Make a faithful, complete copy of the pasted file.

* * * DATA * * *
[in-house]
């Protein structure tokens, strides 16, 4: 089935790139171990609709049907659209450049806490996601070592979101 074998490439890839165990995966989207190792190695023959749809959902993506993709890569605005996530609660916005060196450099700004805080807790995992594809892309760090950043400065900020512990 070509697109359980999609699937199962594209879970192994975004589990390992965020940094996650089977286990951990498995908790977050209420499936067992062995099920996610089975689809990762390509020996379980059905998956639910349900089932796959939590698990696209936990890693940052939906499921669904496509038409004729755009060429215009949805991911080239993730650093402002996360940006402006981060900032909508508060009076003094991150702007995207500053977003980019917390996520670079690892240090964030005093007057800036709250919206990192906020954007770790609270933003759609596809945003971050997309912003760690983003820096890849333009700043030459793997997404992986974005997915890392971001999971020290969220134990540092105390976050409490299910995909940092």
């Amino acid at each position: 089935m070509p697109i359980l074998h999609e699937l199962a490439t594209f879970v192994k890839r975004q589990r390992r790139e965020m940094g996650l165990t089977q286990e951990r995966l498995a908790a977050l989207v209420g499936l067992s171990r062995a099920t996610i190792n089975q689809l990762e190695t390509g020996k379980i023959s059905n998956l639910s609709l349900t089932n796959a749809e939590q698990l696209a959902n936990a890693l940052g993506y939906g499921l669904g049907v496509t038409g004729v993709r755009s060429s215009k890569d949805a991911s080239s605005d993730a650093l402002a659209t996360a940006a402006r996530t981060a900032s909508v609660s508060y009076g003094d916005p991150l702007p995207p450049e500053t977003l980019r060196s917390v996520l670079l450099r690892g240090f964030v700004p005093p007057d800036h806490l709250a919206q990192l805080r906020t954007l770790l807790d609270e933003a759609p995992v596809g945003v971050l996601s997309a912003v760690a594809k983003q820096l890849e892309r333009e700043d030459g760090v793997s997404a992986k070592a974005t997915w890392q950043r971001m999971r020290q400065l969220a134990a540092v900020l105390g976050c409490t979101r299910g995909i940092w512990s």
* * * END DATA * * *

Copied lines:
[in-house]
């Protein structure tokens, strides 16, 4: 089935790139171990609709049907659209450049806490996601070592979101 074998490439890839165990995966989207190792190695023959749809959902993506993709890569605005996530609660916005060196450099700004805080807790995992594809892309760090950043400065900020512990 070509697109359980999609699937199962594209879970192994975004589990390992965020940094996650089977286990951990498995908790977050209420499936067992062995099920996610089975689809990762390509020996379980059905998956639910349900089932796959939590698990696209936990890693940052939906499921669904496509038409004729755009060429215009949805991911080239993730650093402002996360940006402006981060900032909508508060009076003094991150702007995207500053977003980019917390996520670079690892240090964030005093007057800036709250919206990192906020954007770790609270933003759609596809945003971050997309912003760690983003820096890849333009700043030459793997997404992986974005997915890392971001999971020290969220134990540092105390976050409490299910995909940092």
């Amino acid at each position: 089935m070509p697109i359980l074998h999609e699937l199962a490439t594209f879970v192994k890839r975004q589990r390992r790139e965020m940094g996650l165990t089977q286990e951990r995966l498995a908790a977050l989207v209420g499936l067992s171990r062995a099920t996610i190792n089975q689809l990762e190695t390509g020996k379980i023959s059905n998956l639910s609709l349900t089932n796959a749809e939590q698990l696209a959902n936990a890693l940052g993506y939906g499921l669904g049907v496509t038409g004729v993709r755009s060429s215009k890569d949805a991911s080239s605005d993730a650093l402002a659209t996360a940006a402006r996530t981060a900032s909508v609660s508060y009076g003094d916005p991150l702007p995207p450049e500053t977003l980019r060196s917390v996520l670079l450099r690892g240090f964030v700004p005093p007057d800036h806490l709250a919206q990192l805080r906020t954007l770790l807790d609270e933003a759609p995992v596809g945003v971050l996601s997309a912003v760690a594809k983003q820096l890849e892309r333009e700043d030459g760090v793997s997404a992986k070592a974005t997915w890392q950043r971001m999971r020290q400065l969220a134990a540092v900020l105390g976050c409490t979101r299910g995909i940092w512990s």